Dave Scott: If you were going to compare it to a place like New York, maybe so, but still, that's not to say that there aren't some serious players right here in Los Angeles. And there are, guys like Bob Sheppard and Rob Lockhart, to name a couple of saxophonists. You know, I work with Kim Richmond's sextet, and Clay Jenkins was a good friend of mine; he was a very serious trumpet player. I mean, maybe there just aren't as many here because New York tends to draw more people than Los Angeles does. That's just what I consider it.

JAZZREVIEW.COM: What do you feel needs to be changed about the industry as a whole?

Dave Scott: Part of the problem with jazz is the public appeal. It's probably better off now than it ever has been. All these labels have been promoting all these new artists and jazz has become the new thing. In terms of the artistry of the music, I think that we're still striving for a level that was set back in the '60's with Miles and Coltrane, who took the music to such a high level. Now the music as a whole is trying to catch up.

JAZZREVIEW.COM: Sonny Rollins described that period to me as the 'Golden Age' of jazz.

Dave Scott: Yes, and if you listen to that music, and you listen to what people are playing today, that music had such an impact. If you listen to saxophone players, you can hear the Coltrane influence. He took it to such a high level. The music as a whole too, what his band created, it wasn't just him.

JAZZREVIEW.COM: So many of these working bands during that time spawned future heavyweights and produced such innovation, do you find that the current climate makes that kind of development a thing of the past?

Dave Scott: Well, the continuity definitely makes a difference. Unfortunately, it's like any kind of art, when you commercialize it. Which, in one way is good for it, it gets more exposed, and it gives artists a chance to work. On the other hand, when you put in the influence, who really want to make money.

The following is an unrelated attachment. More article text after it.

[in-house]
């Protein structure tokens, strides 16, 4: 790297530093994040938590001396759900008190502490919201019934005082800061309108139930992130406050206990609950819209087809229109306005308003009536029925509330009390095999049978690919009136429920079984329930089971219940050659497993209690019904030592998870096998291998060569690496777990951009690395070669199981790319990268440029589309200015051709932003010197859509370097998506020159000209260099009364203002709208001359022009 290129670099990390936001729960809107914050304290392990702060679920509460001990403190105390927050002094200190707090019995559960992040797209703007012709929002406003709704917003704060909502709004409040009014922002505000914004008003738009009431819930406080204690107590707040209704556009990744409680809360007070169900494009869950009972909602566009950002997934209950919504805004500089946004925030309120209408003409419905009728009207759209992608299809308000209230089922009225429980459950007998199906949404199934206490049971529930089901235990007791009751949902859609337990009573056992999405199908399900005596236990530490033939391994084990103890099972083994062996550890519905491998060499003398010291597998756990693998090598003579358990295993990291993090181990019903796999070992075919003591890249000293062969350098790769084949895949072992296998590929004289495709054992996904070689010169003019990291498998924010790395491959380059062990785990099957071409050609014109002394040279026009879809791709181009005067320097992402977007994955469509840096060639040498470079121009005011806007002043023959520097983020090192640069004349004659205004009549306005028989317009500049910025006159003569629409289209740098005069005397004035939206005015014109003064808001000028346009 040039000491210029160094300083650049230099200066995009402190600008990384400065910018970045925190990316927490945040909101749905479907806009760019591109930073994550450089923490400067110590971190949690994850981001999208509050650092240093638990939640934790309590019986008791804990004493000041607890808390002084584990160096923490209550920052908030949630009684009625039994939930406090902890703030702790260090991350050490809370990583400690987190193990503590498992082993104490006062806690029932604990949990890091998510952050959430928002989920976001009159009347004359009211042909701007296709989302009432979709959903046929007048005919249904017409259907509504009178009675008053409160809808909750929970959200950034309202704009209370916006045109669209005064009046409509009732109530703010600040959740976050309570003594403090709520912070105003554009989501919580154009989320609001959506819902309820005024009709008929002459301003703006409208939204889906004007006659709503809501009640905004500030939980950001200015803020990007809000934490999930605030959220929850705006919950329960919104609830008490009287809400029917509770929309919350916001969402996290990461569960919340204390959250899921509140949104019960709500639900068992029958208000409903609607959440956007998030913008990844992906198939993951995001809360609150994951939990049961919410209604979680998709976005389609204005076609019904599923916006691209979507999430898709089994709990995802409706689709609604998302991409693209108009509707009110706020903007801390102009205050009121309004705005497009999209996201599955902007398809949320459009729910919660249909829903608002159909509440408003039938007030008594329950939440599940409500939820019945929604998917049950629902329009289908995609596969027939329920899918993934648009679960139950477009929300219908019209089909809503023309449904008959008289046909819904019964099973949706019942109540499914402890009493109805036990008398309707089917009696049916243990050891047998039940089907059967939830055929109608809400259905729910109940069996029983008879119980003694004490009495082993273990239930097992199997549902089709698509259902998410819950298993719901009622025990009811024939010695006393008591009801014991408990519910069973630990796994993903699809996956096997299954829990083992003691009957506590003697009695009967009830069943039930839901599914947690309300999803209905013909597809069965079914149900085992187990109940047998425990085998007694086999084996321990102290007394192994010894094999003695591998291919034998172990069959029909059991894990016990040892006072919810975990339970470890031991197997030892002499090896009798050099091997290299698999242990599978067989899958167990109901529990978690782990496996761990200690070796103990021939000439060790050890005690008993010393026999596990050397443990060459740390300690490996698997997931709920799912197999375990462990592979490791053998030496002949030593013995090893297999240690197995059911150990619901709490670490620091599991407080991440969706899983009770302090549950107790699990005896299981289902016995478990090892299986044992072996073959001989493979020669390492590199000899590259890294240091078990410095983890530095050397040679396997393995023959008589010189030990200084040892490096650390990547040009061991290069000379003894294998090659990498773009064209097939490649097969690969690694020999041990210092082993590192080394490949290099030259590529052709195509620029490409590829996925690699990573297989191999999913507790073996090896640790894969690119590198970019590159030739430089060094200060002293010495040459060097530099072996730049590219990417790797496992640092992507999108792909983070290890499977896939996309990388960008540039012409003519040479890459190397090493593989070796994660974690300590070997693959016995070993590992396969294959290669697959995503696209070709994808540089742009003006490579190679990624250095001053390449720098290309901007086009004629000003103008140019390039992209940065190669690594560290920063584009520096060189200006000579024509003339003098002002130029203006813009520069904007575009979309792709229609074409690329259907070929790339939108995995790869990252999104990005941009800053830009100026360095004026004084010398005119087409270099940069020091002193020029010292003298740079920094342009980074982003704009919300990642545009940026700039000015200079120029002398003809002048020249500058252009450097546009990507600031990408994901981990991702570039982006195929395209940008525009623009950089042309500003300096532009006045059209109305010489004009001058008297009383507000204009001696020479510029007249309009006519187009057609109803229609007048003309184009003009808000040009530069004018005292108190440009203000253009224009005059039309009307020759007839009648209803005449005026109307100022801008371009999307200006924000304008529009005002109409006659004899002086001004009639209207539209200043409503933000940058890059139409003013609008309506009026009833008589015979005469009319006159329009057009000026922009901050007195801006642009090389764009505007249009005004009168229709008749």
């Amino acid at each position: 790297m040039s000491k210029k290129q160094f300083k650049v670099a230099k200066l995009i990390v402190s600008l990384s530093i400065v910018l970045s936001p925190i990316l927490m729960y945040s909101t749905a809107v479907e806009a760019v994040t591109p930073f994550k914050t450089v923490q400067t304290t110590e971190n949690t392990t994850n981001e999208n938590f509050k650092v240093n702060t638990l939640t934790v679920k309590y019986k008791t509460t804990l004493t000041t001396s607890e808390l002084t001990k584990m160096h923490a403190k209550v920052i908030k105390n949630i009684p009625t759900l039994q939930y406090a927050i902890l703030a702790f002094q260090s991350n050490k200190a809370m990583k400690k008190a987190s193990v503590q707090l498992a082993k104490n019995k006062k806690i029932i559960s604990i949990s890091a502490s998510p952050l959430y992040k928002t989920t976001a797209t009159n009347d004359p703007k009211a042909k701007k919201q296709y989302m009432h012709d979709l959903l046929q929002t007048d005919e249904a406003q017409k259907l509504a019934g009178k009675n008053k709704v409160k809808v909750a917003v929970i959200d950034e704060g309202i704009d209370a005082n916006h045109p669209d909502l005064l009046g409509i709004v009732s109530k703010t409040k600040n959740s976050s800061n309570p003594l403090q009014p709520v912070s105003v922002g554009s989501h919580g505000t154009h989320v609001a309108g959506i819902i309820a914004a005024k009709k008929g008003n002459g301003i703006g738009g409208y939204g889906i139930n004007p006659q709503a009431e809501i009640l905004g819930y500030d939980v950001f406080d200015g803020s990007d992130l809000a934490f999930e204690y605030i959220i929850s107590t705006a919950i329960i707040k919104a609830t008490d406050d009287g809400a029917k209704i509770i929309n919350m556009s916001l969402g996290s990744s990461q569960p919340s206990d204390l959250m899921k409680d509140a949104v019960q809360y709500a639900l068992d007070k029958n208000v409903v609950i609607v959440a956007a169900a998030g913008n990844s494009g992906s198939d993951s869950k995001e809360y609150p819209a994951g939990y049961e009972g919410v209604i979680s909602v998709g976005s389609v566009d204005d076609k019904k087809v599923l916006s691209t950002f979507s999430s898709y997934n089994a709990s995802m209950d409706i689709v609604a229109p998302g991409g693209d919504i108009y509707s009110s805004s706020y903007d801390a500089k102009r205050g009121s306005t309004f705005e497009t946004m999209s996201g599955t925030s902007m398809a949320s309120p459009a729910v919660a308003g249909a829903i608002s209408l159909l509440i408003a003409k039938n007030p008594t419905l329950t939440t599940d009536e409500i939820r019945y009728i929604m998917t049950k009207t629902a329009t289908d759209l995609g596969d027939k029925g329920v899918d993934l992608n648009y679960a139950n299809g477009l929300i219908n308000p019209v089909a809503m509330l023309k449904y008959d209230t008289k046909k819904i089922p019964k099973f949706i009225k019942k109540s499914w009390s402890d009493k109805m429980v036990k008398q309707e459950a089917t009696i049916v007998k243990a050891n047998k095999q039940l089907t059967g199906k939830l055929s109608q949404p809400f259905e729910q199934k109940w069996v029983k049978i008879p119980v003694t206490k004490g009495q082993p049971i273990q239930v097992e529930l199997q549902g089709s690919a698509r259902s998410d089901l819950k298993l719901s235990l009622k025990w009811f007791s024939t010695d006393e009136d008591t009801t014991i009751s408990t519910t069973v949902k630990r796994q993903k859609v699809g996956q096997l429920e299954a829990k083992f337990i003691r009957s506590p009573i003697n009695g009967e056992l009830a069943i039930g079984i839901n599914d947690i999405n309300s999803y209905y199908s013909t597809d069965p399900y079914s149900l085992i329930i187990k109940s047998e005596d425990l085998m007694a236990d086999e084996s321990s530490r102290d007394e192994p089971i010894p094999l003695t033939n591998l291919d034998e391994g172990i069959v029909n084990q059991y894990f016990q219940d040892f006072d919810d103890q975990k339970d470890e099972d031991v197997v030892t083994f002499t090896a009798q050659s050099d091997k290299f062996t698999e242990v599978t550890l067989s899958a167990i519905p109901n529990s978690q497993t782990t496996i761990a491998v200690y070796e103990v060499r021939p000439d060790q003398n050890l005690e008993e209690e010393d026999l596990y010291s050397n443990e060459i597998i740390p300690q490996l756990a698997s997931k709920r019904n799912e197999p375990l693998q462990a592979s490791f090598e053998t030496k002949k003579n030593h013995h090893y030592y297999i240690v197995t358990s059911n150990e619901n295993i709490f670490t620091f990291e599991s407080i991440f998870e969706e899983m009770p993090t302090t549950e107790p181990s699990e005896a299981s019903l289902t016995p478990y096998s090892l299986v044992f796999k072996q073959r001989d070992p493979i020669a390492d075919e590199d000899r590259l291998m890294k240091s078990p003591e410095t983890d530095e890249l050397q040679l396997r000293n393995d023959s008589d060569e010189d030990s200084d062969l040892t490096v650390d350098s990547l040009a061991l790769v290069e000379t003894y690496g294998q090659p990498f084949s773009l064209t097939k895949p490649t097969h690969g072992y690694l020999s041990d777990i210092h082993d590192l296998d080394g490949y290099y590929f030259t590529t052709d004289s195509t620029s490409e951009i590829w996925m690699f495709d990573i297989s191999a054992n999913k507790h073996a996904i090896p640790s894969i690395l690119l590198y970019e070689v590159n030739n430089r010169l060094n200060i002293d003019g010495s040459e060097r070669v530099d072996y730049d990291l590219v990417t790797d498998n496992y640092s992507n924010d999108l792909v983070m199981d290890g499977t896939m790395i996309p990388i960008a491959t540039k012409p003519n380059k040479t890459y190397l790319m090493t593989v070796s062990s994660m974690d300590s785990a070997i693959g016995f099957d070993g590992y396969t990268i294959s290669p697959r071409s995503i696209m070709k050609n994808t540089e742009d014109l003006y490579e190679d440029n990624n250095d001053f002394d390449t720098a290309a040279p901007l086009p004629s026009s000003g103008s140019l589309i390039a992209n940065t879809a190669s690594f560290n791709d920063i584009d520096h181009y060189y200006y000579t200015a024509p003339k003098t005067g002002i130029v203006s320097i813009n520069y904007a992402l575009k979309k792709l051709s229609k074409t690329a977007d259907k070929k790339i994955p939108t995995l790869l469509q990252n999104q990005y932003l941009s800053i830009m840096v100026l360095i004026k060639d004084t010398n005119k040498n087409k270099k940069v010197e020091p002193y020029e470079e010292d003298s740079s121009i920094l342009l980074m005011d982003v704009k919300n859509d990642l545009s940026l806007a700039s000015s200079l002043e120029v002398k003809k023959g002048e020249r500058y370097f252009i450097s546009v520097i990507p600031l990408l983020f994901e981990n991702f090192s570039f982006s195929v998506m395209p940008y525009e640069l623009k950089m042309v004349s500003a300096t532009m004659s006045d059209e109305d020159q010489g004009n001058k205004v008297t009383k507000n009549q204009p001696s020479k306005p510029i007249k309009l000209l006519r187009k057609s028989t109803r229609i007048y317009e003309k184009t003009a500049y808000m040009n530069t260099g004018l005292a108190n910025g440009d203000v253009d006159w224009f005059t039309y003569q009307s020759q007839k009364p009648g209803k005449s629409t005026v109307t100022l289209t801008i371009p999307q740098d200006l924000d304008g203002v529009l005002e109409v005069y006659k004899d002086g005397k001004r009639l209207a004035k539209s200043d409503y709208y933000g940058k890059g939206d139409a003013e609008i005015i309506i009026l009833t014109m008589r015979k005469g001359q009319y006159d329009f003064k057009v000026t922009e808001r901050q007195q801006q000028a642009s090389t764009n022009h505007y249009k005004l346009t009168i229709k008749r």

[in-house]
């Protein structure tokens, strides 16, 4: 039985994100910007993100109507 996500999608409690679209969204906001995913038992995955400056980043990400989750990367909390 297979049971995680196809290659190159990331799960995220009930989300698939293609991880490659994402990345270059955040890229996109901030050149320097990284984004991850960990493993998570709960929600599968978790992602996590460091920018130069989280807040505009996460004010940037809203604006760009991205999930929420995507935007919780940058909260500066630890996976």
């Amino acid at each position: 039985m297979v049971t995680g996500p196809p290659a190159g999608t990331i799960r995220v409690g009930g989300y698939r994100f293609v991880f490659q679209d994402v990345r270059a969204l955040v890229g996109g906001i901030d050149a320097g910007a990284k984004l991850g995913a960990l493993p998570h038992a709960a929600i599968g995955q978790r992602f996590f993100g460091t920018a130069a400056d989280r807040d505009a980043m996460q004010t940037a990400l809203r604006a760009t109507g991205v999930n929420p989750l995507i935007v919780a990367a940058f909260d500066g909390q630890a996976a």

JAZZREVIEW.COM: In an effort to create a real commercial recording, record companies seem to throw together all-star bands who have seldom, if at all, worked together, is that damaging to jazz?

Dave Scott: I think that there are definitely bands that are created by labels that don't necessarily work. If the chemistry isn't know? I think that's really a key thing. I am fortunate because I have got a group of musicians that I've worked with for a long time.

JAZZREVIEW.COM: You have a quartet. How long have you cats been playing together?

Dave Scott: Well, I've know Tony (Tony Malaby) for around three years. He lives in New York now. Billy and I would go out to Phoenix and play when Tony was there. I still play regularly with Billy. We also play with Clay Jenkins, and we call it the Two Trumpet Quartet. We play together a lot on a regular basis. Even if we're not working, we still get together and play, rehearse, write new stuff. It's like a workshop. Tony and I, the first time we played together, you could just tell that there was a musical match. We started to get together and play as much as possible when he was in Phoenix. The only time we get to really play together is when we're on tour, but there's definitely a magic there. The music grows every time we play.

JAZZREVIEW.COM: Would you say that that has a great deal to do with the fact that you've played with these artists for a duration of time?

Dave Scott: Oh yeah, definitely.

JAZZREVIEW.COM: You are an educator at USC, what do you feel is the most important lesson for young artists to learn?